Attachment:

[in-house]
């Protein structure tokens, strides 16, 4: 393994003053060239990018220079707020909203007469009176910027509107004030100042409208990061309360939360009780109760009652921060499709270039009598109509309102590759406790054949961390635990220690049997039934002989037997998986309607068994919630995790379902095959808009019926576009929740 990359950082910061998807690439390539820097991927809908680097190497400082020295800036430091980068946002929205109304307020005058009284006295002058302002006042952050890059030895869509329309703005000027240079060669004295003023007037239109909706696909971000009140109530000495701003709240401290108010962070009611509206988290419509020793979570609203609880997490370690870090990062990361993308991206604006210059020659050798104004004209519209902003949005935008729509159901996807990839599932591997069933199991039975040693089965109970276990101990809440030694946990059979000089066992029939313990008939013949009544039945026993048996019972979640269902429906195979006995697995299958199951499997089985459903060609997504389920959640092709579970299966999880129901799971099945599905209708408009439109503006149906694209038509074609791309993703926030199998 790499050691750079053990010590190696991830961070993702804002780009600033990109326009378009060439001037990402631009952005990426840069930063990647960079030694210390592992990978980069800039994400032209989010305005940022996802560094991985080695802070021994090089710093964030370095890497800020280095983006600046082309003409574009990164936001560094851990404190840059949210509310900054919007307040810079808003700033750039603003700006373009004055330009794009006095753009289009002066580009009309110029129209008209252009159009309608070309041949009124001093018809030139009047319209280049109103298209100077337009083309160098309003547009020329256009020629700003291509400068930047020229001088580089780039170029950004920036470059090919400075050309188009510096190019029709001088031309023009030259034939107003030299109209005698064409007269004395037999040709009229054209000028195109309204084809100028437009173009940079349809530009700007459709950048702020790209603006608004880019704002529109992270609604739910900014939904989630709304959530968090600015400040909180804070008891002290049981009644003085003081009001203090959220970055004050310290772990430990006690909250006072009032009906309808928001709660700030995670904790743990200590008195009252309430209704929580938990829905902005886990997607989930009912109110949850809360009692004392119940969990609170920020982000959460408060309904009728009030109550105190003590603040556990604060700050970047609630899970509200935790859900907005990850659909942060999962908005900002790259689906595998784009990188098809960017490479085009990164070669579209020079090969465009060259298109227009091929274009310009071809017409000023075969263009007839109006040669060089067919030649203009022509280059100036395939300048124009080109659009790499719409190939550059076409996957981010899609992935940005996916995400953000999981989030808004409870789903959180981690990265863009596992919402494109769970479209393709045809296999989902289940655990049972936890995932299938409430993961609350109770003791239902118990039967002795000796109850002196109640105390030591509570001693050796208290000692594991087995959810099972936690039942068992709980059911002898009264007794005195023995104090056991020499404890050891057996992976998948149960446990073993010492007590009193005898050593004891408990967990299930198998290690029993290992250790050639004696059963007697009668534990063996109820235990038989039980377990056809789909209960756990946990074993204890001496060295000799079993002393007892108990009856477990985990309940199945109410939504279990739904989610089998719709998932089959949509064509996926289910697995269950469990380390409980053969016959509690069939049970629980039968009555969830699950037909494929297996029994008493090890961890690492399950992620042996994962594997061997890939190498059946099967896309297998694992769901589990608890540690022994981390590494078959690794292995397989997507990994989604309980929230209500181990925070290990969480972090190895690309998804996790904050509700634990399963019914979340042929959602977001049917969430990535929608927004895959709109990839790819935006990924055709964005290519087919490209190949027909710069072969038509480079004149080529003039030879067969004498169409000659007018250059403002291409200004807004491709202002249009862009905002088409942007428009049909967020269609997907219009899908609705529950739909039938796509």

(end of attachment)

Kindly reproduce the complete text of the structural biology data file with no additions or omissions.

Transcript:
[in-house]
């Protein structure tokens, strides 16, 4: 393994003053060239990018220079707020909203007469009176910027509107004030100042409208990061309360939360009780109760009652921060499709270039009598109509309102590759406790054949961390635990220690049997039934002989037997998986309607068994919630995790379902095959808009019926576009929740 990359950082910061998807690439390539820097991927809908680097190497400082020295800036430091980068946002929205109304307020005058009284006295002058302002006042952050890059030895869509329309703005000027240079060669004295003023007037239109909706696909971000009140109530000495701003709240401290108010962070009611509206988290419509020793979570609203609880997490370690870090990062990361993308991206604006210059020659050798104004004209519209902003949005935008729509159901996807990839599932591997069933199991039975040693089965109970276990101990809440030694946990059979000089066992029939313990008939013949009544039945026993048996019972979640269902429906195979006995697995299958199951499997089985459903060609997504389920959640092709579970299966999880129901799971099945599905209708408009439109503006149906694209038509074609791309993703926030199998 790499050691750079053990010590190696991830961070993702804002780009600033990109326009378009060439001037990402631009952005990426840069930063990647960079030694210390592992990978980069800039994400032209989010305005940022996802560094991985080695802070021994090089710093964030370095890497800020280095983006600046082309003409574009990164936001560094851990404190840059949210509310900054919007307040810079808003700033750039603003700006373009004055330009794009006095753009289009002066580009009309110029129209008209252009159009309608070309041949009124001093018809030139009047319209280049109103298209100077337009083309160098309003547009020329256009020629700003291509400068930047020229001088580089780039170029950004920036470059090919400075050309188009510096190019029709001088031309023009030259034939107003030299109209005698064409007269004395037999040709009229054209000028195109309204084809100028437009173009940079349809530009700007459709950048702020790209603006608004880019704002529109992270609604739910900014939904989630709304959530968090600015400040909180804070008891002290049981009644003085003081009001203090959220970055004050310290772990430990006690909250006072009032009906309808928001709660700030995670904790743990200590008195009252309430209704929580938990829905902005886990997607989930009912109110949850809360009692004392119940969990609170920020982000959460408060309904009728009030109550105190003590603040556990604060700050970047609630899970509200935790859900907005990850659909942060999962908005900002790259689906595998784009990188098809960017490479085009990164070669579209020079090969465009060259298109227009091929274009310009071809017409000023075969263009007839109006040669060089067919030649203009022509280059100036395939300048124009080109659009790499719409190939550059076409996957981010899609992935940005996916995400953000999981989030808004409870789903959180981690990265863009596992919402494109769970479209393709045809296999989902289940655990049972936890995932299938409430993961609350109770003791239902118990039967002795000796109850002196109640105390030591509570001693050796208290000692594991087995959810099972936690039942068992709980059911002898009264007794005195023995104090056991020499404890050891057996992976998948149960446990073993010492007590009193005898050593004891408990967990299930198998290690029993290992250790050639004696059963007697009668534990063996109820235990038989039980377990056809789909209960756990946990074993204890001496060295000799079993002393007892108990009856477990985990309940199945109410939504279990739904989610089998719709998932089959949509064509996926289910697995269950469990380390409980053969016959509690069939049970629980039968009555969830699950037909494929297996029994008493090890961890690492399950992620042996994962594997061997890939190498059946099967896309297998694992769901589990608890540690022994981390590494078959690794292995397989997507990994989604309980929230209500181990925070290990969480972090190895690309998804996790904050509700634990399963019914979340042929959602977001049917969430990535929608927004895959709109990839790819935006990924055709964005290519087919490209190949027909710069072969038509480079004149080529003039030879067969004498169409000659007018250059403002291409200004807004491709202002249009862009905002088409942007428009049909967020269609997907219009899908609705529950739909039938796509």